The Township of Tiny trail network is one of the first successful "rail to trails" conversions in Ontario. The 22 kilometres of linear greenway was purchased in the late 1970's and is an essential component of the municipal system.
The trail runs parallel to Simcoe County Road 6. It veers off a little to the east between Concessions 8 and 9 of Tiny. The northern part of the trail ends at County Road 26 in the Town of Penetanguishene and the southern part at the Springwater/Tiny border.
Access can be made where the trail meets County Road 26 and Highway 27, and at intersections with other roads. The rail-trail connects with Bernie Leclair Memorial Park in Perkinsfield, and the Wyevale Park in Wyevale. Parking is available at all access points and in Wyevale Park and Bernie Leclair Park.
The multipurpose trail is used by many outdoor enthusiasts in the off-winter months for such activities as hiking, bird watching, walking, mountain/recreational biking and horseback riding.
In the winter months, the trails are enjoyed by snowmobilers and cross-country skiers. Snowmobiles are the only motorized vehicles allowed on the trail.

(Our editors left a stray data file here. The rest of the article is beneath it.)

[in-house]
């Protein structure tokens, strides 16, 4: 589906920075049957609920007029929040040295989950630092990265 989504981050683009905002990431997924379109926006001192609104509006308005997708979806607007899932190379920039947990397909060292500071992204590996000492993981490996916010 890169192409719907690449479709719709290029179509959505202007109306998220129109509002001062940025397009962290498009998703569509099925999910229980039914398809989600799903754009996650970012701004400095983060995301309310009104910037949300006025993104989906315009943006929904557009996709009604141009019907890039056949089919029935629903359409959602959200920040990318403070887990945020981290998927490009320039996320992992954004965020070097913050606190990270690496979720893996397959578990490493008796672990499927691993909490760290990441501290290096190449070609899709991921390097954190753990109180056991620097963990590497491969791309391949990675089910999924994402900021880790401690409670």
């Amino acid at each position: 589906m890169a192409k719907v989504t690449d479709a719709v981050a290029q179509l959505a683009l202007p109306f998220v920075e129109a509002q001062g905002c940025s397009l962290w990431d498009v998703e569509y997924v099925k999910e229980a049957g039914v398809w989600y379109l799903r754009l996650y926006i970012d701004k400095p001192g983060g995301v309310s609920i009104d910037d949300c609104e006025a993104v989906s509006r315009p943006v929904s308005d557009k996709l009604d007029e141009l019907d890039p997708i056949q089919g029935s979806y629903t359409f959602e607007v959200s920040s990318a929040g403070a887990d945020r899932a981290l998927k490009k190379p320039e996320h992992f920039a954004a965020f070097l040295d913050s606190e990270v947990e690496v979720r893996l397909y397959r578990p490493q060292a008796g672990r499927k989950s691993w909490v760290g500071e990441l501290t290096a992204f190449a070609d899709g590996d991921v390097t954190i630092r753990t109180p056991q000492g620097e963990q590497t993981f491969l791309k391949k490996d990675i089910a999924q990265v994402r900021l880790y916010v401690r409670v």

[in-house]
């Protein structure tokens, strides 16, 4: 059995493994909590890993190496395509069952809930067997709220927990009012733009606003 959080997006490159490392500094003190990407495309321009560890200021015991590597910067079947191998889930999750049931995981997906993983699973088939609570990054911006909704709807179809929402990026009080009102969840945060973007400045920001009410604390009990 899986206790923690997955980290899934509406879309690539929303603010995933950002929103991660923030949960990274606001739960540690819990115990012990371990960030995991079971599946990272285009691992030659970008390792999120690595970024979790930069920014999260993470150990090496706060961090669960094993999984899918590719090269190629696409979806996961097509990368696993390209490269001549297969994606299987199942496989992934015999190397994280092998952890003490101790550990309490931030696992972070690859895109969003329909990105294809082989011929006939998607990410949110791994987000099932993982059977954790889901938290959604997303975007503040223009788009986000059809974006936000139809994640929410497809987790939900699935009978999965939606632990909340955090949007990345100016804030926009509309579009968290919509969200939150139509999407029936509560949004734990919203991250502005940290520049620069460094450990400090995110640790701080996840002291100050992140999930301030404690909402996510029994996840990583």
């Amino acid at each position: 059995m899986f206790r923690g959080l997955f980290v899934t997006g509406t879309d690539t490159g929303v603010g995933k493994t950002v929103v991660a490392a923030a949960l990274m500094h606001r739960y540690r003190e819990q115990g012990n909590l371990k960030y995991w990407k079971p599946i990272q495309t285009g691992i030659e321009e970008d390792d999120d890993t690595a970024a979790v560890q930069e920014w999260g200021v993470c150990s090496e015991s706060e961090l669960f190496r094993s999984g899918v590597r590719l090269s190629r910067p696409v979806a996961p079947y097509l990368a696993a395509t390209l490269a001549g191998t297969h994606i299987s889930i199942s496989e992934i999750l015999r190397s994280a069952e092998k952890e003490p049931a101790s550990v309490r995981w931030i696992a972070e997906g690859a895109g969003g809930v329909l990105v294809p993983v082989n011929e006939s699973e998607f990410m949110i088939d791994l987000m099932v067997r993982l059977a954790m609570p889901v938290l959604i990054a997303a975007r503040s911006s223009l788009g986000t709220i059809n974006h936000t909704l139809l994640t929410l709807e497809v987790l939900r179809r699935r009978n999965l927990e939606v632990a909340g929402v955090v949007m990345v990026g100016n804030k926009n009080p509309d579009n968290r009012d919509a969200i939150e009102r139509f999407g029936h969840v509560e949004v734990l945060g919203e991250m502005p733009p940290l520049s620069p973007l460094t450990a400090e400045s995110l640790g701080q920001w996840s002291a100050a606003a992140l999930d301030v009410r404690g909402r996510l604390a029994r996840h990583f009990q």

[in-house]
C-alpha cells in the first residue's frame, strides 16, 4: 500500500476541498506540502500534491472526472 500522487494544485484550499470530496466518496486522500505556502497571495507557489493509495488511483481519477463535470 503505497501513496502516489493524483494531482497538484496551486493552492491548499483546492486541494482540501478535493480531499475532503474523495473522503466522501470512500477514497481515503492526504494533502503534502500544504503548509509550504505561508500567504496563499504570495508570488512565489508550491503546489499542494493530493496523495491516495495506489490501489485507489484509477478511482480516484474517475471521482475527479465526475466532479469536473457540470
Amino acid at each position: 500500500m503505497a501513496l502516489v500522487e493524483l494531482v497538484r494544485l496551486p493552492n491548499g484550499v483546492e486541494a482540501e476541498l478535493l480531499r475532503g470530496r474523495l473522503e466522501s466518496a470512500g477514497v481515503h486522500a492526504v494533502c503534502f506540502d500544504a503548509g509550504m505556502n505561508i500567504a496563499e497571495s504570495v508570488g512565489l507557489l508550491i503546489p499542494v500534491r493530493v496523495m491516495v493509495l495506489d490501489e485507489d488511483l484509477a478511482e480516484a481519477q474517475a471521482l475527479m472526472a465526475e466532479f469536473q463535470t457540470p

Imagine hiking through the hardwood forests, ablaze with spectacular colour in the fall, walking alongside rural farms with streams rippling by or biking past the rolling greens of a golf course. If you listen closely you may hear the musical trill of the Song Sparrow or Yellow Warbler. Or you may be lucky enough to spot a Blue Jay, Oriole or Bobolink in the treetops. You can journey into the past when you visit the native burial ground (Ossossane Bone Pit) or the Wyevale Monument, which is the old location of the Wyevale Train Station.
The Township of Tiny is proud to own and manage the "Tiny Trail" and welcomes local residents and visitors to enjoy the experience.
Southern Georgian Bay has multi-use trails that follows the shorelines and connects the communities in the Townships of Tay and Tiny, and the Towns of Midland and Penetanguishene.
Sections of the trails are registered as part of the Trans Canada Trail. It traverses both rural and urban settings, passing several plaques that commemorate the area’s unique history and natural environment. Whether you are out for a leisurely stroll, a bike ride, rollerblading, snow shoeing, or bird watching, these trails will take you through kilometers of true beauty.